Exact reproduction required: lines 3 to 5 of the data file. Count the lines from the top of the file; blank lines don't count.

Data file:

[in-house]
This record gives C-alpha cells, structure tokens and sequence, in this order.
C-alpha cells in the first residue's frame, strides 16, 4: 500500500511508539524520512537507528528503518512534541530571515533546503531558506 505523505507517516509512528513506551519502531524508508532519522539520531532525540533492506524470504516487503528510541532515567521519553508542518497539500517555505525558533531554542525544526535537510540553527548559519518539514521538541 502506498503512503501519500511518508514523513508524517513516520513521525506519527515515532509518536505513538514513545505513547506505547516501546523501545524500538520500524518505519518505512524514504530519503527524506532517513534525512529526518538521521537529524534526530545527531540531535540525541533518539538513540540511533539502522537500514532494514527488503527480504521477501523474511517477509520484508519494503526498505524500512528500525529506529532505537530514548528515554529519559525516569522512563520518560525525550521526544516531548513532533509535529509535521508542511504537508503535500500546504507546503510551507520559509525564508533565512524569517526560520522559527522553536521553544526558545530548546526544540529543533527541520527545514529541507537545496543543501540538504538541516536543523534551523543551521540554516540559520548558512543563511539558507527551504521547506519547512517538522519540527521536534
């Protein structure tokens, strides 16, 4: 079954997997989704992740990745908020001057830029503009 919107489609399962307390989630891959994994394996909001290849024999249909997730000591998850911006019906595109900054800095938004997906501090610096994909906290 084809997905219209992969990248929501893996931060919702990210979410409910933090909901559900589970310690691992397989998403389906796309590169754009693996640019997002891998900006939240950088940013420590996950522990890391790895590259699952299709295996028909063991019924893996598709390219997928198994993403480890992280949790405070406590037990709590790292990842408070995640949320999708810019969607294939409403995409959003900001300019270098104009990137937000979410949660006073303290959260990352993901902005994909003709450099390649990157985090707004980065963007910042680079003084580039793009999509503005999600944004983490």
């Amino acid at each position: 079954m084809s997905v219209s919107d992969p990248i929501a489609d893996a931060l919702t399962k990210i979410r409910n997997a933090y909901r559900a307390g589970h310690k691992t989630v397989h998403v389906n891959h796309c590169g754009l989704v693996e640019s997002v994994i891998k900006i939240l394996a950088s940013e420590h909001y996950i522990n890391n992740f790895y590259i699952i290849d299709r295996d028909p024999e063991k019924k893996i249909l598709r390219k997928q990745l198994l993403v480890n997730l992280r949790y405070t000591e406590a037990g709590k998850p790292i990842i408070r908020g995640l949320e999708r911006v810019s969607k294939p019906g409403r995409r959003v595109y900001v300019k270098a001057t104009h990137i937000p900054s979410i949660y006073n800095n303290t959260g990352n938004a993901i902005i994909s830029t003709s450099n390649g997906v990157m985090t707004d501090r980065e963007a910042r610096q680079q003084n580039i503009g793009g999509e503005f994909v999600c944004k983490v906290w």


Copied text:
C-alpha cells in the first residue's frame, strides 16, 4: 500500500511508539524520512537507528528503518512534541530571515533546503531558506 505523505507517516509512528513506551519502531524508508532519522539520531532525540533492506524470504516487503528510541532515567521519553508542518497539500517555505525558533531554542525544526535537510540553527548559519518539514521538541 502506498503512503501519500511518508514523513508524517513516520513521525506519527515515532509518536505513538514513545505513547506505547516501546523501545524500538520500524518505519518505512524514504530519503527524506532517513534525512529526518538521521537529524534526530545527531540531535540525541533518539538513540540511533539502522537500514532494514527488503527480504521477501523474511517477509520484508519494503526498505524500512528500525529506529532505537530514548528515554529519559525516569522512563520518560525525550521526544516531548513532533509535529509535521508542511504537508503535500500546504507546503510551507520559509525564508533565512524569517526560520522559527522553536521553544526558545530548546526544540529543533527541520527545514529541507537545496543543501540538504538541516536543523534551523543551521540554516540559520548558512543563511539558507527551504521547506519547512517538522519540527521536534
């Protein structure tokens, strides 16, 4: 079954997997989704992740990745908020001057830029503009 919107489609399962307390989630891959994994394996909001290849024999249909997730000591998850911006019906595109900054800095938004997906501090610096994909906290 084809997905219209992969990248929501893996931060919702990210979410409910933090909901559900589970310690691992397989998403389906796309590169754009693996640019997002891998900006939240950088940013420590996950522990890391790895590259699952299709295996028909063991019924893996598709390219997928198994993403480890992280949790405070406590037990709590790292990842408070995640949320999708810019969607294939409403995409959003900001300019270098104009990137937000979410949660006073303290959260990352993901902005994909003709450099390649990157985090707004980065963007910042680079003084580039793009999509503005999600944004983490």
């Amino acid at each position: 079954m084809s997905v219209s919107d992969p990248i929501a489609d893996a931060l919702t399962k990210i979410r409910n997997a933090y909901r559900a307390g589970h310690k691992t989630v397989h998403v389906n891959h796309c590169g754009l989704v693996e640019s997002v994994i891998k900006i939240l394996a950088s940013e420590h909001y996950i522990n890391n992740f790895y590259i699952i290849d299709r295996d028909p024999e063991k019924k893996i249909l598709r390219k997928q990745l198994l993403v480890n997730l992280r949790y405070t000591e406590a037990g709590k998850p790292i990842i408070r908020g995640l949320e999708r911006v810019s969607k294939p019906g409403r995409r959003v595109y900001v300019k270098a001057t104009h990137i937000p900054s979410i949660y006073n800095n303290t959260g990352n938004a993901i902005i994909s830029t003709s450099n390649g997906v990157m985090t707004d501090r980065e963007a910042r610096q680079q003084n580039i503009g793009g999509e503005f994909v999600c944004k983490v906290w």